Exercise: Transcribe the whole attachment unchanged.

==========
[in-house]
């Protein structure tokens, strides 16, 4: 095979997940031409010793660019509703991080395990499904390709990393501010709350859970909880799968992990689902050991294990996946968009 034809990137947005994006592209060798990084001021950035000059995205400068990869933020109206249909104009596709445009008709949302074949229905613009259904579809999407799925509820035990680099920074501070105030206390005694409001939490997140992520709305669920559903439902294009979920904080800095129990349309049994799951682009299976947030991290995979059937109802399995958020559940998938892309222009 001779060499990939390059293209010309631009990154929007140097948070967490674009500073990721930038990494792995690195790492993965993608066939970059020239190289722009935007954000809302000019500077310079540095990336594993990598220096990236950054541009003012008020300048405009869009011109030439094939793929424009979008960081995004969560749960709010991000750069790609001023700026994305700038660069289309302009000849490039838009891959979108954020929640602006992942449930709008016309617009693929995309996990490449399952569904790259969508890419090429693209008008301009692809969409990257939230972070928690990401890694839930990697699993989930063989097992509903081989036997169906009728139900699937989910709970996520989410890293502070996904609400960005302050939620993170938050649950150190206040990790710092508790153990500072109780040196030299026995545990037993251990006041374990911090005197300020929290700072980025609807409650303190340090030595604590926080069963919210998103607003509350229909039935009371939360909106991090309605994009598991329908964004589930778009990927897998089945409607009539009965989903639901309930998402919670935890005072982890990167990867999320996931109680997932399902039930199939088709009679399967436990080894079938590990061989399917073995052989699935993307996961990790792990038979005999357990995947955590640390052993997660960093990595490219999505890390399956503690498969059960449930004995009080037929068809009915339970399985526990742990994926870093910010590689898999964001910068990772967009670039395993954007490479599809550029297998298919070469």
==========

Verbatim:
[in-house]
């Protein structure tokens, strides 16, 4: 095979997940031409010793660019509703991080395990499904390709990393501010709350859970909880799968992990689902050991294990996946968009 034809990137947005994006592209060798990084001021950035000059995205400068990869933020109206249909104009596709445009008709949302074949229905613009259904579809999407799925509820035990680099920074501070105030206390005694409001939490997140992520709305669920559903439902294009979920904080800095129990349309049994799951682009299976947030991290995979059937109802399995958020559940998938892309222009 001779060499990939390059293209010309631009990154929007140097948070967490674009500073990721930038990494792995690195790492993965993608066939970059020239190289722009935007954000809302000019500077310079540095990336594993990598220096990236950054541009003012008020300048405009869009011109030439094939793929424009979008960081995004969560749960709010991000750069790609001023700026994305700038660069289309302009000849490039838009891959979108954020929640602006992942449930709008016309617009693929995309996990490449399952569904790259969508890419090429693209008008301009692809969409990257939230972070928690990401890694839930990697699993989930063989097992509903081989036997169906009728139900699937989910709970996520989410890293502070996904609400960005302050939620993170938050649950150190206040990790710092508790153990500072109780040196030299026995545990037993251990006041374990911090005197300020929290700072980025609807409650303190340090030595604590926080069963919210998103607003509350229909039935009371939360909106991090309605994009598991329908964004589930778009990927897998089945409607009539009965989903639901309930998402919670935890005072982890990167990867999320996931109680997932399902039930199939088709009679399967436990080894079938590990061989399917073995052989699935993307996961990790792990038979005999357990995947955590640390052993997660960093990595490219999505890390399956503690498969059960449930004995009080037929068809009915339970399985526990742990994926870093910010590689898999964001910068990772967009670039395993954007490479599809550029297998298919070469």